Back in 2005, when South Congress Avenue was just taking root as an Austin retail destination, a 1,700-square-foot specialty market called Farm to Market opened on the row of shops, sandwiched between what was then 7 restaurant and a now-closed location of Texas French Bread.
This was also when locavores, supper clubs, farmers markets and the Slow Food movement became part of the city’s food ecosystem. For 15 years, Farm to Market catered to that demographic, selling fresh produce, flowers and local products to people who lived in the neighborhood or who found themselves shopping on what has become one of the most popular foot traffic destinations in the city.
But even the local food mainstays have to evolve. Last year, Peg McCoy, who opened the store with fellow Austin food lover Mary Mahaffey, sold the business to Steph Steele, a hospitality veteran who worked for more than 20 years at the flagship Whole Foods downtown.
Steele has renovated the space and rebranded the company as Tiny Grocer, which reopened in early March and is now selling more than 3,000 goods, from local and well-known products (like Franklin Barbecue sauce or Rancho Gordo beans) to buzzy local brands (such as Austin’s Siete Family Foods or Barton Springs Mill flour).
She’s also selling fresh fruits and vegetables, wine, spices, a small selection of housewares and some prepared foods and sandwiches from a deli case. There’s also a walk-up window where customers can order espresso drinks, teas and pastries.
Austin-based food products for sale at Tiny Grocer also include Perennial Pecan’s pecan butter and vegan Parmesan; Skull & Cakebones sweets; Good Catch vegan tuna: Steamies Dumplings; and fresh-baked breads from Swedish Hill. The store, now found between restaurants June’s All Day and Neighborhood Sushi, is open from 8 a.m. to 8 p.m. daily.
In other mini-market news, Thom’s Market, a local-focused convenience store that opened its first location on Barton Springs Road just off of South Lamar Boulevard in late 2008, has added a fourth location. The new store is at 5901 Burnet Road, near the corner of Burnet and RM 2222. Like the stores on Riverside Drive, Spyglass Drive and the original on Barton Springs, the new location features a well-curated selection of local products and up-and-coming brands, as well as baked goods and pantry staples.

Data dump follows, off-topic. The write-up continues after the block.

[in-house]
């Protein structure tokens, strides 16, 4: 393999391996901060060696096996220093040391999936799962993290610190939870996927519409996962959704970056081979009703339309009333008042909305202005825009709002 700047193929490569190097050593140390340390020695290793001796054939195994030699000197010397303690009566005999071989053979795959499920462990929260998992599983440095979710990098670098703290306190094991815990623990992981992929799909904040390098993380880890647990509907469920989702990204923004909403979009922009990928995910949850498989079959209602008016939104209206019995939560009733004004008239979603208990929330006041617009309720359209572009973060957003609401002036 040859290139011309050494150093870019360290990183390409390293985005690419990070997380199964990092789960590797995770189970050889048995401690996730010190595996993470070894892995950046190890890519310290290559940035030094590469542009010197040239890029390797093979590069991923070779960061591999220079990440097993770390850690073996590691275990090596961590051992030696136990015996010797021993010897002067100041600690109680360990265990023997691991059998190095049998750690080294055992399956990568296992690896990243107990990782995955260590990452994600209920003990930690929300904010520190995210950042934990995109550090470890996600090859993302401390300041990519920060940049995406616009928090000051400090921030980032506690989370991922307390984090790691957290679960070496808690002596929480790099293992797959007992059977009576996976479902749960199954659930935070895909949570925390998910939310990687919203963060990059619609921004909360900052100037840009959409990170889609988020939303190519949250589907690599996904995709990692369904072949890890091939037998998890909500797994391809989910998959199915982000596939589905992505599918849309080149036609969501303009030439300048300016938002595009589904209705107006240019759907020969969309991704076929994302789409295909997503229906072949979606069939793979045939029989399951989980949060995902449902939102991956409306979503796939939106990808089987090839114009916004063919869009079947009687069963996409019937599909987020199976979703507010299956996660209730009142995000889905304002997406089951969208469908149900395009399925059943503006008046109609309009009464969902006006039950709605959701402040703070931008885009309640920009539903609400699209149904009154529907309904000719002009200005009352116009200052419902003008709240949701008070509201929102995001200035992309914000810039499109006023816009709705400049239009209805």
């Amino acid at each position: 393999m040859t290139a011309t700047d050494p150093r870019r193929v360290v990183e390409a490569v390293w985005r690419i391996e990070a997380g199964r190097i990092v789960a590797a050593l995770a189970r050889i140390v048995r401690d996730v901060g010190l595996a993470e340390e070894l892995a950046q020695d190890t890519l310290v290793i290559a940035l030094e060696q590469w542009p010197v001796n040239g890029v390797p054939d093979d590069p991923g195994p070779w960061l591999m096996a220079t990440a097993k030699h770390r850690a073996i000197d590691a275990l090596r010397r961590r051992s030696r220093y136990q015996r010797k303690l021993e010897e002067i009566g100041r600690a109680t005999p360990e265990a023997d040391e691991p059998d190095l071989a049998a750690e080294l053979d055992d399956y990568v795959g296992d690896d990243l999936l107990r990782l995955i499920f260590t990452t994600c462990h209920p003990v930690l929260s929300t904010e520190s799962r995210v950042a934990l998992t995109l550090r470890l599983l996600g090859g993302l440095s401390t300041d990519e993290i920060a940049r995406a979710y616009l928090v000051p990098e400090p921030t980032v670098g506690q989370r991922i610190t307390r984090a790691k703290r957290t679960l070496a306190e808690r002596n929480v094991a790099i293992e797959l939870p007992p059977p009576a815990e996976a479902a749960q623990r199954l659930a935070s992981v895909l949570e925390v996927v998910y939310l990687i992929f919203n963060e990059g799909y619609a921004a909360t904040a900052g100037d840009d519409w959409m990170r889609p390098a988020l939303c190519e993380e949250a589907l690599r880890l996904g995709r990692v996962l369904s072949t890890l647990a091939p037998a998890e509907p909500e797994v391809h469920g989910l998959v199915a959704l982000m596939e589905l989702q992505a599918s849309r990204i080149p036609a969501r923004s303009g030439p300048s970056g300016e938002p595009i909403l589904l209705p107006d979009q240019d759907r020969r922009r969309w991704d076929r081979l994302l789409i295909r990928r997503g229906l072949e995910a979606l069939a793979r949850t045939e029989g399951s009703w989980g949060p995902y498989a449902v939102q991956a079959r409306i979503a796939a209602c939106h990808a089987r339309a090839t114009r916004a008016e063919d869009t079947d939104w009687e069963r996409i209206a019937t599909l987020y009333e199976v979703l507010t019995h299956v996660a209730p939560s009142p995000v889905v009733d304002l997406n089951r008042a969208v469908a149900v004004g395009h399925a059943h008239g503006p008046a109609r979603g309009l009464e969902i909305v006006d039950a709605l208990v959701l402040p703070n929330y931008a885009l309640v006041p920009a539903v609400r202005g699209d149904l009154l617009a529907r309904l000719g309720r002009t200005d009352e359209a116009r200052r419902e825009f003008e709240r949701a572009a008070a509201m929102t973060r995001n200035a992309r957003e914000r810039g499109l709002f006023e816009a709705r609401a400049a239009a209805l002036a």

New Austin food products to know
Perennial Pecan has been selling pecan oil and flour in Central Texas for about a year, and like we mentioned earlier, the company recently added a vegan cheese alternative that is worth seeking out at the farmers market, too.
Available at the Mueller farmers market and online (perennialpecan.com), Perennial Pecan’s Pecan Parm is a dairy-free version of one of my favorite products: sprinkle-style Parmesan cheese.
The Kraft green-lid Parmesan was a huge part of my diet when I was a kid, so I was skeptical that a pecan flour-based seasoning mix could do the trick on a bowl of hot buttered pasted. I recently added a heavy dusting of this new product on a bowl of Emmer & Rye pasta and stir-fried kale, and I’ll be darned if it didn’t mimic the texture and the umami of such an American product, but without so much processing..
I know how I’ll be eating the rest of this 8-ounce bottle, but if you do eat meat, you can use the vegan Parmesan as a coating on chicken or fish. I know quite a few parents with kids who don’t eat dairy (and people like me who love sprinkle cheese and want to find less-processed alternatives), so this seems like a product with wide market potential.
Another new Austin product hitting the market is Tipala’s Cha, a bottled masala chai made with rooibos tea, fresh ginger, whole spices, honey and oat milk.
Cha, a commonly used term for masala chai in the Ayurvedic community, is a sweet and spicy aromatic drink that you can drink hot or cold. Owner Tiffani Patel delivers the drink in six-packs of 16-ounce bottles, starting at $39 for a delivery. Look for the product in retail outlets and farmers markets soon, or online at tipalascha.com.
The rich spread (or ice cream topping, I’m just saying) is made with pecans, pumpkin seeds and almonds and sweetened with date syrup. It comes in three flavors: original, chocolate and a turmeric-spiced golden variety. You can find them at local farmers markets and stores, including Rabbit Food Grocery, Maha Market and Three Six General, or online at jakeandjubis.com.
The last new product I’ll tell you about this week is called Slice of Sauce, a condiment company from an Austin duo, Emily and Cole Williams, who were on “Shark Tank” earlier this year. The “mess-free sliced condiment” is made with tomato paste, dried spices and distilled vinegar powder, and instead of squeezing or spreading the product, it’s packaged in a shelf-stable slice that offers a soggy-free sandwich experience.
I didn’t totally love this product when I tried it at home earlier this month, but I could see some situations where you’d want a dry, unrefrigerated condiment. The brand also sells a sriracha version. On “Shark Tank,” Alex Rodriguez agreed to an investment of $200,000 in exchange for a 15 percent stake in the business, so look for new flavors, including habanero, soon. You can currently order the product online at sliceofsauce.com.